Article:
This is an interesting one. Often, tax optimisation is not taken into account when valuing a business and the reason why – going concern businesses are valued on an EBITDA or EBIT multiple (so that Earnings BEFORE Interest, Tax, Depreciation and Amortisation.
Now, let me just say that I am not a tax accountant and I consult great tax accountants when I advise businesses on their earnings optimisation. But what I do know is how tax minimisation can be used strategically to increase lifetime value of the business’s net cash earnings, and how to manage the ‘tax techie’s’.
Take the the Australian Research and Development Tax concession as an example. It can be used to significantly reduce a businesses tax burden (often to zero). But business owners do not have a strategy of how to apply the monetary savings to generate an even greater return. I’ve used the scheme to wipe out tax bills for my clients (it was that or get debt funding).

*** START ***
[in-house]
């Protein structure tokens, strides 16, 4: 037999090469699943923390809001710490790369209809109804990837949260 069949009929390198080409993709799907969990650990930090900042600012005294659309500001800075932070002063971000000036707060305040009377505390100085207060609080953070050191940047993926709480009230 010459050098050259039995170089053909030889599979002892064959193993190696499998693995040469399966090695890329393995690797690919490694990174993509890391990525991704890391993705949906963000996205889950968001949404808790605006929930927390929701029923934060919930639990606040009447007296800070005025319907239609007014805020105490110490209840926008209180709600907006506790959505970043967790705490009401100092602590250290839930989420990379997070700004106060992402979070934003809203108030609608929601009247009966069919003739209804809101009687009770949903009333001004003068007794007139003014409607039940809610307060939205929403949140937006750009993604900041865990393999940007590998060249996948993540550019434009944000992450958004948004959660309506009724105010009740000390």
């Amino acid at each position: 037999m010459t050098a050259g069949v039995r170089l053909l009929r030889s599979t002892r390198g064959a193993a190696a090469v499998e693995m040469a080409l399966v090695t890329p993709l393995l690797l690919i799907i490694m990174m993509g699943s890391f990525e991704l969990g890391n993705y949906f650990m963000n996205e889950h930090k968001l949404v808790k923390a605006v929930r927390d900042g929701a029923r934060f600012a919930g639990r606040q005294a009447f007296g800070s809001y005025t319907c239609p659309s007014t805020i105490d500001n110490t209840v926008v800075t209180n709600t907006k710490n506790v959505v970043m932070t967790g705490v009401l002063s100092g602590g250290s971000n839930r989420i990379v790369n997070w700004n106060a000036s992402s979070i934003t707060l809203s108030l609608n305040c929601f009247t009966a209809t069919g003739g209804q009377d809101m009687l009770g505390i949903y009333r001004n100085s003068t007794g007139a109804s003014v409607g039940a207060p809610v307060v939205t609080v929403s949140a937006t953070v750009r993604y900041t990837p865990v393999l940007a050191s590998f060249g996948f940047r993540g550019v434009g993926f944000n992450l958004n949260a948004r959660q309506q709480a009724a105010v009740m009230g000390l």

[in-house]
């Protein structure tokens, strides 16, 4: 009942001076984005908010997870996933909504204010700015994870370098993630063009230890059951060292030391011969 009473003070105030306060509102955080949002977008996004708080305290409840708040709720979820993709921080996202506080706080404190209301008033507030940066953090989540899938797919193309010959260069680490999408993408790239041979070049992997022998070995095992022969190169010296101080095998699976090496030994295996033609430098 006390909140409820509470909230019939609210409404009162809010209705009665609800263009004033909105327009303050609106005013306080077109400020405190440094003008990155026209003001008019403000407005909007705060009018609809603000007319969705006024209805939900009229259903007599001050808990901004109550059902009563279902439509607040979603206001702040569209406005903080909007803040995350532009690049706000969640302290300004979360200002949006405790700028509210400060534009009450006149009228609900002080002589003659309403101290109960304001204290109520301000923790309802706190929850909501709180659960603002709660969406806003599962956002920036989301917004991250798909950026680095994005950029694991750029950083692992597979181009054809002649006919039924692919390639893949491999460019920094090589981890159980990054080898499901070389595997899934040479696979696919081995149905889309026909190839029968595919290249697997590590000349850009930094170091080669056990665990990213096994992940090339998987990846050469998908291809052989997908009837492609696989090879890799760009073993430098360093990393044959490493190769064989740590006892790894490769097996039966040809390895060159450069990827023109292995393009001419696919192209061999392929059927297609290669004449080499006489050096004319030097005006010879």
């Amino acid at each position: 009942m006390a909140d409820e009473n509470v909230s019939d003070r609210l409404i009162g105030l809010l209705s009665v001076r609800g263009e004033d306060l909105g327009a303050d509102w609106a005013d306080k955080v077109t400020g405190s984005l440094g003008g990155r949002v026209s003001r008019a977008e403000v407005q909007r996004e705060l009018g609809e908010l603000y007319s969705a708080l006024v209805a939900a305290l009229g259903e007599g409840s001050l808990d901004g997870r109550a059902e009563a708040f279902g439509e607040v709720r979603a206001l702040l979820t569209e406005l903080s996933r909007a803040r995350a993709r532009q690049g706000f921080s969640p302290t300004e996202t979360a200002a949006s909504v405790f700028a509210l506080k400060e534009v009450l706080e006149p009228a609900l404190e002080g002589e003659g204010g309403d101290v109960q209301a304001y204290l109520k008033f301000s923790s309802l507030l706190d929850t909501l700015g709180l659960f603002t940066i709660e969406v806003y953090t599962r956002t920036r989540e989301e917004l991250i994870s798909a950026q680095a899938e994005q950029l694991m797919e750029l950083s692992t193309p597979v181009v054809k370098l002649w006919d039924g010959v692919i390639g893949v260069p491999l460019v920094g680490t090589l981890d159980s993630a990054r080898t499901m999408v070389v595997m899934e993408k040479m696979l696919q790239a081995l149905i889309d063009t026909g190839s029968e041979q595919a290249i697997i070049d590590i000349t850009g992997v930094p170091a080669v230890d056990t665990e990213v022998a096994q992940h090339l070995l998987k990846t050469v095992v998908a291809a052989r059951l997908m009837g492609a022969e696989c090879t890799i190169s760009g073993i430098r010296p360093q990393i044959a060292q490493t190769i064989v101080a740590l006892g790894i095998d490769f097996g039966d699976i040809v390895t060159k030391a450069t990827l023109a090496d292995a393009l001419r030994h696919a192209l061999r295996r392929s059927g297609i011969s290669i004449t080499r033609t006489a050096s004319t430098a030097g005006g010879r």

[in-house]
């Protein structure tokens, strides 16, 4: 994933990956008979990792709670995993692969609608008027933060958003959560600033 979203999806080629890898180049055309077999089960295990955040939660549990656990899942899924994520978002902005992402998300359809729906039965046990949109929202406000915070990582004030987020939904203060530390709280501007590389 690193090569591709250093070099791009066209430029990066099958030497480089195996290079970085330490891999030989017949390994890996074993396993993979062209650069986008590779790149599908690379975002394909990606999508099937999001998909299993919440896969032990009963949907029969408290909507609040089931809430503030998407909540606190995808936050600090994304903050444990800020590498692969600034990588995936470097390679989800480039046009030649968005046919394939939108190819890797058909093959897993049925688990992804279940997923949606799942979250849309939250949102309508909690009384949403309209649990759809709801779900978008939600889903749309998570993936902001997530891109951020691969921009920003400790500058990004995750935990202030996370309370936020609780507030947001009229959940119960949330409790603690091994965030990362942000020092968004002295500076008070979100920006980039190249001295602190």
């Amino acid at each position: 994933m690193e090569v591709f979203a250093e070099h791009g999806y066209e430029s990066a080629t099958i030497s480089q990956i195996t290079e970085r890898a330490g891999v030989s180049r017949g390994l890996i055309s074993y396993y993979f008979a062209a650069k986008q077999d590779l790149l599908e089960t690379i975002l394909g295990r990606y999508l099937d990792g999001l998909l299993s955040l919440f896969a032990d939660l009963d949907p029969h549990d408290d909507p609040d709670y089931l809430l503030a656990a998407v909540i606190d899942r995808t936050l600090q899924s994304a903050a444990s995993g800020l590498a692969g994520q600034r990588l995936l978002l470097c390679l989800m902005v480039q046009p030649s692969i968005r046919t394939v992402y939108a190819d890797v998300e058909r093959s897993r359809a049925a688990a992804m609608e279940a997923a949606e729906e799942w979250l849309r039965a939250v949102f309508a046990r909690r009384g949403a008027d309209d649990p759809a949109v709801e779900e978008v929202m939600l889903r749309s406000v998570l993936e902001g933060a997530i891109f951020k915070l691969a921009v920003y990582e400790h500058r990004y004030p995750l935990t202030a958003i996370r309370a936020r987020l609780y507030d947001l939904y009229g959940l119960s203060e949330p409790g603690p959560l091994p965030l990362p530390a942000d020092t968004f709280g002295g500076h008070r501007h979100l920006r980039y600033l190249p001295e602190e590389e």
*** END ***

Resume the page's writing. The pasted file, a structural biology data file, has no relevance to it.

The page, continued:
Tax can reduce your net cash returns significantly!. Tax advisers are (generally) compliance focused and need to be managed to YOUR outcome. Make sure that they are following your instructions and that know how to increase net cash NOT just be a compliance tool in preparation.
Its been my experience worldwide that there are tax strategies that can be adopted to reduce the cash out (and hence the cash retained for investment).
Re-investment – say the return on equity in the business is 20%, then the money should be reinvested wisely back into the business because its unlikely to be considered for an earnings multiple in the business sale (I’ve tried it before).
Think strategically about the use of cash in the business and how it can be reinvested to create an even greater EBITDA – if it can’t, withdraw it and invest in other assets.